Several student-athletes, including NC State gymnast Nicole Webb, Nebraska football player Cade Mueller, and Nebraska volleyball player Nicklin Hames, have successfully leveraged their social media presence as micro-influencers. Despite having under 5,000 followers, Webb’s academic excellence and outstanding performance as a gymnast enabled her to partner with Shuckin’ Shack Oyster Bar, generating income while promoting the restaurant to her audience. Similarly, Mueller and Hames teamed up with Muchachos in Lincoln, Nebraska, agreeing to promote the restaurant on their social media in exchange for NIL endorsements. These collaborations not only provided exposure to the brands among new audiences but also provided an opportunity to support student-athletes who would not otherwise receive significant NIL endorsements.

NC State Gymnast Nicole Webb, Nebraska football player Cade Mueller, and Nebraska volleyball player Nicklin Hames are all examples of student-athletes who have benefitted from being micro-influencers. Even though Webb has under 5,000 followers, due to her high academic esteem and performance as a gymnast she became a partner with Shuckin’ Shack Oyster Bar, getting paid while exposing her audience to the Shuckin’ Shack franchise. Likewise, Mueller and Hames partnered with Muchachos in Lincoln, Nebraska, offering to promote the restaurant on their social media in exchange for NIL endorsements. These partnerships not only offered the brands exposure to new audiences but provided them an outlet to support student-athletes who otherwise would not receive exorbitant NIL endorsements.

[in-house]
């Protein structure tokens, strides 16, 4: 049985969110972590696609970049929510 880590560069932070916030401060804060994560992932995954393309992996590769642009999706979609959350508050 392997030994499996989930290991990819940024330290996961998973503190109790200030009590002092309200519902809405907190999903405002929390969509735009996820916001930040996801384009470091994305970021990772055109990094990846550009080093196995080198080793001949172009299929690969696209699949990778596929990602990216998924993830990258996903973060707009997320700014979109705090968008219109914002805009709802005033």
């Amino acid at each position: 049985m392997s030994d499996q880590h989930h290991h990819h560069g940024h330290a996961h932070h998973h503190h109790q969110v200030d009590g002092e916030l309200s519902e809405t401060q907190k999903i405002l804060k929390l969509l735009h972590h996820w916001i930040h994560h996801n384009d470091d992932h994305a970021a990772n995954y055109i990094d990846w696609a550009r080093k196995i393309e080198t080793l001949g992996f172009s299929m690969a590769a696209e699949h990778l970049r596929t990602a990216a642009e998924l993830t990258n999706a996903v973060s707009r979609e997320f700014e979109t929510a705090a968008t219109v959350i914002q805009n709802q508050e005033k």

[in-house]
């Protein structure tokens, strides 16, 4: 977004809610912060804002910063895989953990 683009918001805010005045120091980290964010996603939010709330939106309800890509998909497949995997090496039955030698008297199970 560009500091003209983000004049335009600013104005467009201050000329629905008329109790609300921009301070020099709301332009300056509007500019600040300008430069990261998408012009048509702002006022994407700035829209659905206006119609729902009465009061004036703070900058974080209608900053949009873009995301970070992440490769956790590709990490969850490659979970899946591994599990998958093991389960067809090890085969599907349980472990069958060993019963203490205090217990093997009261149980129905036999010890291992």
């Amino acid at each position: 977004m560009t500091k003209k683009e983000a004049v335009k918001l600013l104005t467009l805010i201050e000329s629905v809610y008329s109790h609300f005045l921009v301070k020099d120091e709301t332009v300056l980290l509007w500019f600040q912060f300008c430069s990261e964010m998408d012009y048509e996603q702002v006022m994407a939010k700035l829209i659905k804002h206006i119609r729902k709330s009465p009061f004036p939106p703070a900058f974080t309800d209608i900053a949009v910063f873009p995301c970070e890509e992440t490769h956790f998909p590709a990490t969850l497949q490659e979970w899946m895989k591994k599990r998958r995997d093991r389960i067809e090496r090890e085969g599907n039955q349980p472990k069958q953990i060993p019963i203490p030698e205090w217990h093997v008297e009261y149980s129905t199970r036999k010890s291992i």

What Are NIL Benefits for College Sports as a Whole?

Athletes Stick Around